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The Influence of Acoustic Background Competition on Spoken Narrative Comprehension (PD102507)

Presenter(s): Peter A Wasiuk; Robert Greene; Gabriel Radvansky; Lauren Calandruccio, PhD
Course Description

Background talkers and noise negatively influence speech recognition, but far less is known about the effects of acoustic background competition on speech comprehension and memory. While accurate speech recognition is important for facilitating successful communication, comprehension and memory of the spoken message are essential functions for individuals communicating in the adverse acoustic environments of everyday life. This course discusses experiments that indicate that background voices and noise exert a negative influence on spoken narrative comprehension and memory, even when narratives have been presented at positive signal-to-noise ratios (SNRs) that ensured accurate target speech recognition. Reports from patients in audiology clinics expressing that understanding speech in adverse environments is challenging beyond simply hearing the sounds are likely related to these phenomena.

This course is a recorded technical research session from the 2021 ASHA Convention Virtual Library (session 4632V).

Learning Outcomes
You will be able to:

  • Explain how acoustic background competition influences spoken narrative comprehension in young adult listeners with normal hearing 
  • Describe the methods and experimental design used in the current experiments to test the influence of acoustic background competition on spoken narrative comprehension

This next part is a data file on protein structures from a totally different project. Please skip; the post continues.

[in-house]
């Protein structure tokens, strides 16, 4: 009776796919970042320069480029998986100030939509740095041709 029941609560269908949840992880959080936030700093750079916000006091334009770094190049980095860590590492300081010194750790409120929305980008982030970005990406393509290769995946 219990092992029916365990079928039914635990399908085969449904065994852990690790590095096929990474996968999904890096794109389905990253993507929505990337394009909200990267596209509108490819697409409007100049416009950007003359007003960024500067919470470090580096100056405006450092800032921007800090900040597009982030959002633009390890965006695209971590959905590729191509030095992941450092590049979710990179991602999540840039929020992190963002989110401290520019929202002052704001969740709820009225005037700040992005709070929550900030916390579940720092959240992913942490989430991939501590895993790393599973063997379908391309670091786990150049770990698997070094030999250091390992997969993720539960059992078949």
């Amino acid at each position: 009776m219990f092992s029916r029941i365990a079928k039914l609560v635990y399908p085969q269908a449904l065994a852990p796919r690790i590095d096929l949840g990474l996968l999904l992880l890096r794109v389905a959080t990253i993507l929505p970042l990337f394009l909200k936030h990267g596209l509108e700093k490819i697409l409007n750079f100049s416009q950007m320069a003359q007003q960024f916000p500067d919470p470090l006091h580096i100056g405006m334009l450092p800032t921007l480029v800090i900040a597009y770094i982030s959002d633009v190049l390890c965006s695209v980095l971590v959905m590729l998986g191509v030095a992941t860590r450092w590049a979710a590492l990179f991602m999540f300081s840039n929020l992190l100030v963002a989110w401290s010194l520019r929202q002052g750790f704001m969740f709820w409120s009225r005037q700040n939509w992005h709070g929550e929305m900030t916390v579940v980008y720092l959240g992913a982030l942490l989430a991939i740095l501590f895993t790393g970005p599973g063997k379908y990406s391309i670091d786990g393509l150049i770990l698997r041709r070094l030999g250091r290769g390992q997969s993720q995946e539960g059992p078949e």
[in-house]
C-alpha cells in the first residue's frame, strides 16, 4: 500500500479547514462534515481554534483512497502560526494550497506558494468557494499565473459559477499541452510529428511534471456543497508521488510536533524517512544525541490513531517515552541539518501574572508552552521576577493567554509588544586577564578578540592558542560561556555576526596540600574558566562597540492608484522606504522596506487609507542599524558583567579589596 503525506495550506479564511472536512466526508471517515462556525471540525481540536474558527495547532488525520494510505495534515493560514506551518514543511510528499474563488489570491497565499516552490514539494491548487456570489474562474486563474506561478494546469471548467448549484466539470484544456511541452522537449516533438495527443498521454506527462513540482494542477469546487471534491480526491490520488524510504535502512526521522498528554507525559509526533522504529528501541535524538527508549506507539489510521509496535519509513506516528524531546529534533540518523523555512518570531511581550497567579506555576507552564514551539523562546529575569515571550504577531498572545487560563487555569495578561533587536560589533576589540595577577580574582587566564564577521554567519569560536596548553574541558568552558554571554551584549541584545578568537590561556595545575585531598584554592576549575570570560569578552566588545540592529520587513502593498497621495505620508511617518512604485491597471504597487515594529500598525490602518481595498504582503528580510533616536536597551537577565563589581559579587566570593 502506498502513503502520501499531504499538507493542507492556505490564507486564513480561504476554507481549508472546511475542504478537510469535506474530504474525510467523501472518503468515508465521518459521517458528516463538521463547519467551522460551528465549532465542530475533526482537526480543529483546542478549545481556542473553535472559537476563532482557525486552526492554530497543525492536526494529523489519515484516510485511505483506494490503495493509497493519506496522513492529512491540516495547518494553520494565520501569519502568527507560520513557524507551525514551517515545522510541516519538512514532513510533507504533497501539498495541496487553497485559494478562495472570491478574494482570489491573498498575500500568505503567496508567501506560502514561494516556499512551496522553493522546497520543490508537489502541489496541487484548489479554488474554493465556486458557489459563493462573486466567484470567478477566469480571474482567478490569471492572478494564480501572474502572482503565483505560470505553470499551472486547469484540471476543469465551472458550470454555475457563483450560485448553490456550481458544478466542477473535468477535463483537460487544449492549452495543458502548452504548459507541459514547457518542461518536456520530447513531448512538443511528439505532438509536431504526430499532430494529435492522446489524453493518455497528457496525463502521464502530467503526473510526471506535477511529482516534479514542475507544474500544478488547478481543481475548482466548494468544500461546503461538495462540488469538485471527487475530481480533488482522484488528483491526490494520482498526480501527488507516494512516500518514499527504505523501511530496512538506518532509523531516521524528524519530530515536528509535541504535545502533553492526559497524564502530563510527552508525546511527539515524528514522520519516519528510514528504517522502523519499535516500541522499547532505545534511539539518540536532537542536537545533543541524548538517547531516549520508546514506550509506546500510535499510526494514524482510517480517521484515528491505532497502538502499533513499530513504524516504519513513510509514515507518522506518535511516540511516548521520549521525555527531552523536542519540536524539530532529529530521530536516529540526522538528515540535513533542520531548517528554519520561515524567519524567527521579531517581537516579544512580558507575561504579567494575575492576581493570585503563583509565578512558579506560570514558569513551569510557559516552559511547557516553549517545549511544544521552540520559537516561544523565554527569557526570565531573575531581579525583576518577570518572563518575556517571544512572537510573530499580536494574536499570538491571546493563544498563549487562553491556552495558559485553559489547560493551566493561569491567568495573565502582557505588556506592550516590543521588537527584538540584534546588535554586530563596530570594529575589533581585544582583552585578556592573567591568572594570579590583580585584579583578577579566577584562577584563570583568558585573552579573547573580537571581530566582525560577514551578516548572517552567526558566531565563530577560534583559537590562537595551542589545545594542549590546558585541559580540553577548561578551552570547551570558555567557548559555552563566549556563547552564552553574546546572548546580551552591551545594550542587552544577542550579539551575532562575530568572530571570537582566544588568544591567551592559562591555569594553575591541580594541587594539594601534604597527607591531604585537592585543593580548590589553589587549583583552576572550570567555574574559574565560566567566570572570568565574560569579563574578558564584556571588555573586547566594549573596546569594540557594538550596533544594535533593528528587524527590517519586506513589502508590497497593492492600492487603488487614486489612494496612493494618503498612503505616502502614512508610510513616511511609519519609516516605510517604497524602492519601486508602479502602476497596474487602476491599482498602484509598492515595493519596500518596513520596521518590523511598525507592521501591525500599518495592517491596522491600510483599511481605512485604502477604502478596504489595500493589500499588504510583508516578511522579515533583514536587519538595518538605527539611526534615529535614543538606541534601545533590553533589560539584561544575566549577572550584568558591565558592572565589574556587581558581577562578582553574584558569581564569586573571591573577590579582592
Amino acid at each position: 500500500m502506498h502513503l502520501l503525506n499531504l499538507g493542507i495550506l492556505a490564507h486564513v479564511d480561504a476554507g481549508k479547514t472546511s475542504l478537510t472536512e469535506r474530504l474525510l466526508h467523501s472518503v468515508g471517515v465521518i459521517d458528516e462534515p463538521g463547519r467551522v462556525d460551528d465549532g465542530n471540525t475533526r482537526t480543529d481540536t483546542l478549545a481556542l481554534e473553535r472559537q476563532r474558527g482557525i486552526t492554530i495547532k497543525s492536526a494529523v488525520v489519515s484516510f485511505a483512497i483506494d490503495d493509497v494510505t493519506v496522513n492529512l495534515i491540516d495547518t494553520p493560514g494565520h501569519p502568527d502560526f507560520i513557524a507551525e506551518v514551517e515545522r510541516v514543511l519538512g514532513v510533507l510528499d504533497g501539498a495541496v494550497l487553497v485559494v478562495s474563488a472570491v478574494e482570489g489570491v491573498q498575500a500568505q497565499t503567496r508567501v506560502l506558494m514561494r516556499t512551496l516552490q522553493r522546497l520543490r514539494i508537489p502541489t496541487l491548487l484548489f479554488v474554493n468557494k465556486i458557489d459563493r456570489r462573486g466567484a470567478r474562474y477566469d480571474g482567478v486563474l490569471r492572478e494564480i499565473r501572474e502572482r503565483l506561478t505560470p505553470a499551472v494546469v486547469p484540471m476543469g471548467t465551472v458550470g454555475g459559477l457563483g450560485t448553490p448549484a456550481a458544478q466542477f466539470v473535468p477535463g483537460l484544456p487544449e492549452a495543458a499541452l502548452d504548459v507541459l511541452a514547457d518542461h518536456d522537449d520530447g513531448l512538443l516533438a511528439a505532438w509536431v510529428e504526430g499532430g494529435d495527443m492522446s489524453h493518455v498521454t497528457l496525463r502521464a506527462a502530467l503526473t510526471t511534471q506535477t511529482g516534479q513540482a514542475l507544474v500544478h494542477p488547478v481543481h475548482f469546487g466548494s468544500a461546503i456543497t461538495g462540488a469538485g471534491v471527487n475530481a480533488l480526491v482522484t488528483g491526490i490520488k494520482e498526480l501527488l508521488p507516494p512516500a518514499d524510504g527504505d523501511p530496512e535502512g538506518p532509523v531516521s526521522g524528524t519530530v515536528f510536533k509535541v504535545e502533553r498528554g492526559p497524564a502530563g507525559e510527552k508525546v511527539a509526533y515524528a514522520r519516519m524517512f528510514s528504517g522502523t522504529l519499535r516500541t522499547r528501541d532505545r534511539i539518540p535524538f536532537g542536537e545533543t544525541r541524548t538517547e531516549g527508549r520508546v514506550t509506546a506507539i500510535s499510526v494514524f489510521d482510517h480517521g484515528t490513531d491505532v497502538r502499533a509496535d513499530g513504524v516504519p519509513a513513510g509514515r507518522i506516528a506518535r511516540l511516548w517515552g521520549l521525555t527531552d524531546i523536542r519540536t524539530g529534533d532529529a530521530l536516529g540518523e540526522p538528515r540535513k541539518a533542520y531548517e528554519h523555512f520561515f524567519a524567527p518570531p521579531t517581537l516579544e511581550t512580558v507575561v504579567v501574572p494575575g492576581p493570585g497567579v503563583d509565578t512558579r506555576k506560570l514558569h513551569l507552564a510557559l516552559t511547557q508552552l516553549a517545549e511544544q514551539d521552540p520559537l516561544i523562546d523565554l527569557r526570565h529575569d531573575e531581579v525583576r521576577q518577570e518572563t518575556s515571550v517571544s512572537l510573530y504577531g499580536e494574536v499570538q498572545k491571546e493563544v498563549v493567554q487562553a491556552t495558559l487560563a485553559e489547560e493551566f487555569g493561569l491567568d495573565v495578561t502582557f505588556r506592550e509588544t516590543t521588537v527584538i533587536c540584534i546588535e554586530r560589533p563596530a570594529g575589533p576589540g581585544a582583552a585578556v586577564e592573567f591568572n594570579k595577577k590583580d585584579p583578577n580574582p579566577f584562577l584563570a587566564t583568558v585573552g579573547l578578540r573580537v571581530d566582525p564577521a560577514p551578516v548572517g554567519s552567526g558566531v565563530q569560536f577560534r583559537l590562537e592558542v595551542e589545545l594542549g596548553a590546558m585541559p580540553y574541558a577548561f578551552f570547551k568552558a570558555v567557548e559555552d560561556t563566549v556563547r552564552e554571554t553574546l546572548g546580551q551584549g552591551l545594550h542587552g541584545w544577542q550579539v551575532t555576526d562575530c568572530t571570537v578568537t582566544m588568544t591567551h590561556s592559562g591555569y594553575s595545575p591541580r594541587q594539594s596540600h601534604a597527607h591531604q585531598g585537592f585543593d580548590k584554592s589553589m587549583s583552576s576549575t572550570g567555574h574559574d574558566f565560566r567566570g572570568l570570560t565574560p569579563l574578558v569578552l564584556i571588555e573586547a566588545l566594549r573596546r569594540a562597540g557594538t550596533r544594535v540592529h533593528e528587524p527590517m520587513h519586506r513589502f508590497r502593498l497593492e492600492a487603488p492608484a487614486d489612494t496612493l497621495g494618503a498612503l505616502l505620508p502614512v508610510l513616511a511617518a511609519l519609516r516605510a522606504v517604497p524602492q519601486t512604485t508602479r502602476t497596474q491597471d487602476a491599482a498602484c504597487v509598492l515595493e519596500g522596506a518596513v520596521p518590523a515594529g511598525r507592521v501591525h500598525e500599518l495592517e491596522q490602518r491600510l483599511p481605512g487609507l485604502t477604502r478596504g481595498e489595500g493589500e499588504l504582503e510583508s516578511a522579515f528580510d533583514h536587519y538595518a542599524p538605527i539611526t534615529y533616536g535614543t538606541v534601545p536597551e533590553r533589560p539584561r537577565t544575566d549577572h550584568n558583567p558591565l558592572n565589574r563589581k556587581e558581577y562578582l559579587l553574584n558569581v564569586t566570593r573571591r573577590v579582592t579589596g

• Identify the theoretical and clinical implications of negative effects of acoustic background competition on speech comprehension and memory, and how these effects may relate to real-world speech processing and memory deficits

Presenter Information

Dr. Peter A. Wasiuk (Presenting Author) is a clinical audiologist (University of Massachusetts Amherst, Class of 2018) and PhD candidate at Case Western Reserve University in the Department of Psychological Sciences. He works in the Speech and Auditory Research Laboratory (SpAR Lab) under the supervision of Dr. Lauren Calandruccio. His primary research interests are related to cognitive hearing science, spoken language processing, hearing loss, aging, and memory.

Financial Disclosures:

  • None

Nonfinancial Disclosures:

  • None

Gabriel Radvansky (Non-Presenting Author) is a Memory and Comprehension Cognitive Psychologist at the University of Notre Dame.

Financial Disclosures:

  • None

Nonfinancial Disclosures:

  • None

Robert Greene (Non-Presenting Author) is Professor of Psychological Sciences at Case Western Reserve University, received a PhD in experimental psychology from Yale University in 1984, is former editor of Journal of Experimental Psychology: Learning, Memory, and Cognition, and is former associate editor at Memory & Cognition and Journal of Memory and Language.

Financial Disclosures:

  • None

Nonfinancial Disclosures:

  • None

Lauren Calandruccio (Non-Presenting Author) is an Associate Professor in the Department of Psychological Sciences at Case Western Reserve University.

Financial Disclosures:

  • None

Nonfinancial Disclosures:

  • None

Learning Assessment

Self-assessment—Think about what you learned and report on the Completion Form how you will use your new knowledge.

To earn continuing education credit, you must complete the learning assessment by June 20, 2027

Program History and CE Information

Content origination date: November 2021
End date: June 20, 2027

This course is offered for 0.05 ASHA CEUs (Intermediate level, Professional area).

Related Courses

View more sessions from the 2021 ASHA Convention, available exclusively in the ASHA Learning Pass.

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CONTINUING EDUCATION
PDH: 0.5
ASHA CEU*: 0.05
COURSE DETAILS
Item #(s): PD102507
Available Through: June 20, 2027